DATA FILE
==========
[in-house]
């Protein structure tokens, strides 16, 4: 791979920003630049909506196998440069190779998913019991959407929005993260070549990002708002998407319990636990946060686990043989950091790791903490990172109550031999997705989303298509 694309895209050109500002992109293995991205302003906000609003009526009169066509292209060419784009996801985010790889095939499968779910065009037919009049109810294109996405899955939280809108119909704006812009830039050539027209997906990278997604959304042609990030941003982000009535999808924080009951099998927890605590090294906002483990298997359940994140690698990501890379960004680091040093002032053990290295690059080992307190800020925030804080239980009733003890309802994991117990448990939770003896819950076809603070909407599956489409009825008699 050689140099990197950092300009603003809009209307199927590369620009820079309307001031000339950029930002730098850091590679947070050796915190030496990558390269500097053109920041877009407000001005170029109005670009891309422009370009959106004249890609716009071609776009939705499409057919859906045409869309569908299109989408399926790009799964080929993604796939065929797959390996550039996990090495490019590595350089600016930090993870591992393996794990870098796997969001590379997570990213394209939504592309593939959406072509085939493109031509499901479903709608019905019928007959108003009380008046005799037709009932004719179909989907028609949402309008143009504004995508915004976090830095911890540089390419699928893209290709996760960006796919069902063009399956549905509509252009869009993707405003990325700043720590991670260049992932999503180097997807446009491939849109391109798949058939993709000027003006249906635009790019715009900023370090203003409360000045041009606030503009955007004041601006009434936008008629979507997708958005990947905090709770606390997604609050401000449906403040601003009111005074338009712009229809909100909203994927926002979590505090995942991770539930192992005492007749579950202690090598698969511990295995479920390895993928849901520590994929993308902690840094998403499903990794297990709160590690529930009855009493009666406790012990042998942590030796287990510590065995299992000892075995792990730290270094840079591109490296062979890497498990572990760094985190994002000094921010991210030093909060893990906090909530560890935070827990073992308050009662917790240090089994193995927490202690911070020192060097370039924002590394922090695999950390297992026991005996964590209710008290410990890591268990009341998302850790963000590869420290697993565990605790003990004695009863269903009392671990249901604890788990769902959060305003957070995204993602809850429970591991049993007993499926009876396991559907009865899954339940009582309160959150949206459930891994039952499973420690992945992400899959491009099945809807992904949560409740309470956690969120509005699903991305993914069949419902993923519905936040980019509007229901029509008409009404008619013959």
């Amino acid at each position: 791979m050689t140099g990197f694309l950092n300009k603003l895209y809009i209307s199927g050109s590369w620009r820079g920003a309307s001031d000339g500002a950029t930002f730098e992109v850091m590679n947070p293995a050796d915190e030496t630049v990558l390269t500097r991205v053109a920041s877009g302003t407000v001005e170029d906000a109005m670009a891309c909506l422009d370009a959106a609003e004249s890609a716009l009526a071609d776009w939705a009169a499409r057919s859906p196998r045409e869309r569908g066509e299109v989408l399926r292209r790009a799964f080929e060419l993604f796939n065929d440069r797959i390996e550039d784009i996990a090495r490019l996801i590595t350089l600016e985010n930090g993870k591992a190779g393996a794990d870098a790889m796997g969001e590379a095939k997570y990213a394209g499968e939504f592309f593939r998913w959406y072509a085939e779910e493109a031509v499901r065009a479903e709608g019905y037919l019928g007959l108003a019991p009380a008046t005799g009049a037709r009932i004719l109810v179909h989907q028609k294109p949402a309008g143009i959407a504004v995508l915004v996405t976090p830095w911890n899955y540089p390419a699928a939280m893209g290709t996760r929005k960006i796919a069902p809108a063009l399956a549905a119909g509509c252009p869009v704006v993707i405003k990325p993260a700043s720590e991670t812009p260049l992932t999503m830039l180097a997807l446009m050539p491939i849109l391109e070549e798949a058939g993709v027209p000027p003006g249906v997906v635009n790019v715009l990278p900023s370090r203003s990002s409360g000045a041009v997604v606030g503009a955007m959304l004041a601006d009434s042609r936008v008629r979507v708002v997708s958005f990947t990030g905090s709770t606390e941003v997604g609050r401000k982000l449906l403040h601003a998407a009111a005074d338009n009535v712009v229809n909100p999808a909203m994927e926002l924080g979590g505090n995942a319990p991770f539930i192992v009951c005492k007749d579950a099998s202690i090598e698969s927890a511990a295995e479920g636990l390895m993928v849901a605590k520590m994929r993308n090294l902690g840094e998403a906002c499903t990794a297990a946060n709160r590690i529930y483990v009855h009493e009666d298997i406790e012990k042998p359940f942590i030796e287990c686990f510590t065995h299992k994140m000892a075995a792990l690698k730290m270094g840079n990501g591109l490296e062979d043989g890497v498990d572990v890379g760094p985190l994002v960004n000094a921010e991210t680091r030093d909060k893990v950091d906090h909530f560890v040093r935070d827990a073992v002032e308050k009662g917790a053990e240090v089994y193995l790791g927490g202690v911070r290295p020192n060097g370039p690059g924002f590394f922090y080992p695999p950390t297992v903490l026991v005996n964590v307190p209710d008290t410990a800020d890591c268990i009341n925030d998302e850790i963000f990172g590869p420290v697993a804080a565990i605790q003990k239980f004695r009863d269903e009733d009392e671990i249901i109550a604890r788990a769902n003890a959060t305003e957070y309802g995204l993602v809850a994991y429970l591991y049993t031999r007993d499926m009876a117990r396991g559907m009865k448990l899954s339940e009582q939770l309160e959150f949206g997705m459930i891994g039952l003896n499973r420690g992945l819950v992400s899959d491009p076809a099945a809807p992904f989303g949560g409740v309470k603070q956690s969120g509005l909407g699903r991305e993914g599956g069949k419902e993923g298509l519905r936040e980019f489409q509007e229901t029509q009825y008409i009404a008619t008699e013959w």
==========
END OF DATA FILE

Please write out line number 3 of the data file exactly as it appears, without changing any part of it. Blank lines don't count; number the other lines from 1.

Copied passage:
């Amino acid at each position: 791979m050689t140099g990197f694309l950092n300009k603003l895209y809009i209307s199927g050109s590369w620009r820079g920003a309307s001031d000339g500002a950029t930002f730098e992109v850091m590679n947070p293995a050796d915190e030496t630049v990558l390269t500097r991205v053109a920041s877009g302003t407000v001005e170029d906000a109005m670009a891309c909506l422009d370009a959106a609003e004249s890609a716009l009526a071609d776009w939705a009169a499409r057919s859906p196998r045409e869309r569908g066509e299109v989408l399926r292209r790009a799964f080929e060419l993604f796939n065929d440069r797959i390996e550039d784009i996990a090495r490019l996801i590595t350089l600016e985010n930090g993870k591992a190779g393996a794990d870098a790889m796997g969001e590379a095939k997570y990213a394209g499968e939504f592309f593939r998913w959406y072509a085939e779910e493109a031509v499901r065009a479903e709608g019905y037919l019928g007959l108003a019991p009380a008046t005799g009049a037709r009932i004719l109810v179909h989907q028609k294109p949402a309008g143009i959407a504004v995508l915004v996405t976090p830095w911890n899955y540089p390419a699928a939280m893209g290709t996760r929005k960006i796919a069902p809108a063009l399956a549905a119909g509509c252009p869009v704006v993707i405003k990325p993260a700043s720590e991670t812009p260049l992932t999503m830039l180097a997807l446009m050539p491939i849109l391109e070549e798949a058939g993709v027209p000027p003006g249906v997906v635009n790019v715009l990278p900023s370090r203003s990002s409360g000045a041009v997604v606030g503009a955007m959304l004041a601006d009434s042609r936008v008629r979507v708002v997708s958005f990947t990030g905090s709770t606390e941003v997604g609050r401000k982000l449906l403040h601003a998407a009111a005074d338009n009535v712009v229809n909100p999808a909203m994927e926002l924080g979590g505090n995942a319990p991770f539930i192992v009951c005492k007749d579950a099998s202690i090598e698969s927890a511990a295995e479920g636990l390895m993928v849901a605590k520590m994929r993308n090294l902690g840094e998403a906002c499903t990794a297990a946060n709160r590690i529930y483990v009855h009493e009666d298997i406790e012990k042998p359940f942590i030796e287990c686990f510590t065995h299992k994140m000892a075995a792990l690698k730290m270094g840079n990501g591109l490296e062979d043989g890497v498990d572990v890379g760094p985190l994002v960004n000094a921010e991210t680091r030093d909060k893990v950091d906090h909530f560890v040093r935070d827990a073992v002032e308050k009662g917790a053990e240090v089994y193995l790791g927490g202690v911070r290295p020192n060097g370039p690059g924002f590394f922090y080992p695999p950390t297992v903490l026991v005996n964590v307190p209710d008290t410990a800020d890591c268990i009341n925030d998302e850790i963000f990172g590869p420290v697993a804080a565990i605790q003990k239980f004695r009863d269903e009733d009392e671990i249901i109550a604890r788990a769902n003890a959060t305003e957070y309802g995204l993602v809850a994991y429970l591991y049993t031999r007993d499926m009876a117990r396991g559907m009865k448990l899954s339940e009582q939770l309160e959150f949206g997705m459930i891994g039952l003896n499973r420690g992945l819950v992400s899959d491009p076809a099945a809807p992904f989303g949560g409740v309470k603070q956690s969120g509005l909407g699903r991305e993914g599956g069949k419902e993923g298509l519905r936040e980019f489409q509007e229901t029509q009825y008409i009404a008619t008699e013959w």